China doesn’t have a housing bubble. Here’s why
- China needs a large and vibrant real-estate sector to build enough housing in its big cities to meet the urbanisation demand in the next 10-20 years
- Its high levels of savings and investment should also be seen as a blessing, especially given the costly necessary transition to clean energy
Per capita living space in large Chinese cities is small and new housing supply is well short of demand from young people wishing to live in these cities. Every year, millions of university graduates move into major cities to work, but struggle to afford housing. Moreover, there are hundreds of millions of migrant workers, most of whom can only afford to live in dormitory-type housing.
Over the next 20 years that would mean roughly 15 million people potentially moving into cities every year, with each person requiring US$200,000 of investment in housing and urban infrastructure on average, which works out to US$3 trillion a year, or 20 per cent of China’s current gross domestic product.
So, China’s problem is not that it’s real-estate sector is too big. On the contrary, China still needs a large and vibrant property sector that can build enough housing in its large cities to meet the demands of urbanisation.
That said, there are housing gluts in certain regions, especially in lower-tier cities, but prices there are only a fraction of those in large cities. Overall, China has a geographical mismatch of housing demand and supply; too much housing in less-developed areas, but also an acute shortage in large cities where people want to work and raise families.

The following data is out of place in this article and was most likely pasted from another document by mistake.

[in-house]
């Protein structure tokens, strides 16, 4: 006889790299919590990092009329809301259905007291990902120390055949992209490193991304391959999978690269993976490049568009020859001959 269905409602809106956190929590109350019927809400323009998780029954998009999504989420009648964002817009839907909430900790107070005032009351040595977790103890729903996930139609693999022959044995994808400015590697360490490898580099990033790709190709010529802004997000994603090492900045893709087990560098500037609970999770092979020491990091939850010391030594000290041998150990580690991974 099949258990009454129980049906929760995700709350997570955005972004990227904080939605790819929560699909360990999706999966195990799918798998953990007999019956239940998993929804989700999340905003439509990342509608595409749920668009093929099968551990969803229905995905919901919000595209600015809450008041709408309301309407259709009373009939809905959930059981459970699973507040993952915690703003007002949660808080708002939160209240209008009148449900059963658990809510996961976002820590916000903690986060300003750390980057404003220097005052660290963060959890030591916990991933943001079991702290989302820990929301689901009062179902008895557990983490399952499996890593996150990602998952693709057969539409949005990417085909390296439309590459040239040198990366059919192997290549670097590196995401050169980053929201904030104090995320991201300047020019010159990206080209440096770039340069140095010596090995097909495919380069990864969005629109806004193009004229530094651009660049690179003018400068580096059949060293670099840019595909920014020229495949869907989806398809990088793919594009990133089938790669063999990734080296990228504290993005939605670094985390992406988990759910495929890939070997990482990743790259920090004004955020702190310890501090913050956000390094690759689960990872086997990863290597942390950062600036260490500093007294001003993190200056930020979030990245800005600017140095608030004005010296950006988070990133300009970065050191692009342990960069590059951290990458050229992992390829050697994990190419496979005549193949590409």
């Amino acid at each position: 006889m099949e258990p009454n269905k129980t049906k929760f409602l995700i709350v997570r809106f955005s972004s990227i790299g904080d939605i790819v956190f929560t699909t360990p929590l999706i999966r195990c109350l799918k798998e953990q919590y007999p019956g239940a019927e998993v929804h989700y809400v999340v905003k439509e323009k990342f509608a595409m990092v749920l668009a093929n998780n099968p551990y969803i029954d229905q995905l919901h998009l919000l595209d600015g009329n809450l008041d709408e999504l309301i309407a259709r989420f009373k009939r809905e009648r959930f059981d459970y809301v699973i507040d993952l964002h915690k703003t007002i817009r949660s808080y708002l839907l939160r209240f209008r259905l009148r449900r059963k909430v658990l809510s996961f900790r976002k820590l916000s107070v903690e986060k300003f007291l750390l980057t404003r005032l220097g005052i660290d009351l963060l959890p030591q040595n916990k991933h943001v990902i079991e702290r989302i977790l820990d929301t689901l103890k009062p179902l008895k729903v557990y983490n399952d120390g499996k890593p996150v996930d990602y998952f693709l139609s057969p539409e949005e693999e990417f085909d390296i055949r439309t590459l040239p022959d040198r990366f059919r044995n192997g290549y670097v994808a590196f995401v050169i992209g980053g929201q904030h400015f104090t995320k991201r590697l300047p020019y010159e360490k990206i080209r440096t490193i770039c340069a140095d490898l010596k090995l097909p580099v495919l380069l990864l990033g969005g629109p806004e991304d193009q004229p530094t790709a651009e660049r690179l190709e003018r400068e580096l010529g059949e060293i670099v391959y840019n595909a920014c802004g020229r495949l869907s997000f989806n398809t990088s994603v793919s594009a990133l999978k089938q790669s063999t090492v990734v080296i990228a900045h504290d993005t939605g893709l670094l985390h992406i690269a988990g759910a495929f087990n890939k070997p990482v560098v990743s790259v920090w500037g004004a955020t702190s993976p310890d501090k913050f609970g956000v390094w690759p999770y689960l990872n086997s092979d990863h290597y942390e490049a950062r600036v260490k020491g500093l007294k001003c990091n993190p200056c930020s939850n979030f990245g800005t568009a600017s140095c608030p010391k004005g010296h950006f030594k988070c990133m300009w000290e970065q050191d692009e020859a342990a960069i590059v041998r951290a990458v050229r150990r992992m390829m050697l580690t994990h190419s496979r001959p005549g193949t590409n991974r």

So, the best policy is to rapidly increase housing supply in high-priced areas. In the past, officials in charge of land supply did not follow price signals, and housing supply in large cities did not increase nearly as fast as in less-developed areas. This supply-demand mismatch has exacerbated the shortages in large cities, causing prices to rise quickly.
Thus, the correct policy prescription for the Chinese government is to increase housing supply in these large cities. It certainly has the ability to do so, since it owns the land and can build very efficiently.
There are still arcane zoning laws in some major cities; in Shanghai, for example, a third of the land is reserved for farming.
Global investment in clean energy needs to increase by an estimated US$131 trillion by 2050 to avert catastrophic climate damage; every country would need to spend 5-10 per cent of its GDP on average to meet this. One can argue that China, with its high savings rate, is in a much better position to afford this massive investment than countries with low savings rates.
But that is 20 years from now. Until then, China still needs large real-estate investment in big cities. High rates of savings and investment, particularly in real estate, are not weaknesses but instead serve as potential, and are an opportunity for fast growth – but only if the government can clear the land supply bottlenecks in large cities.
James Liang is an economist and entrepreneur. He is the co-founder and executive chairman of Trip.com Group, and a research professor of economics at Peking University’s Guanghua School of Management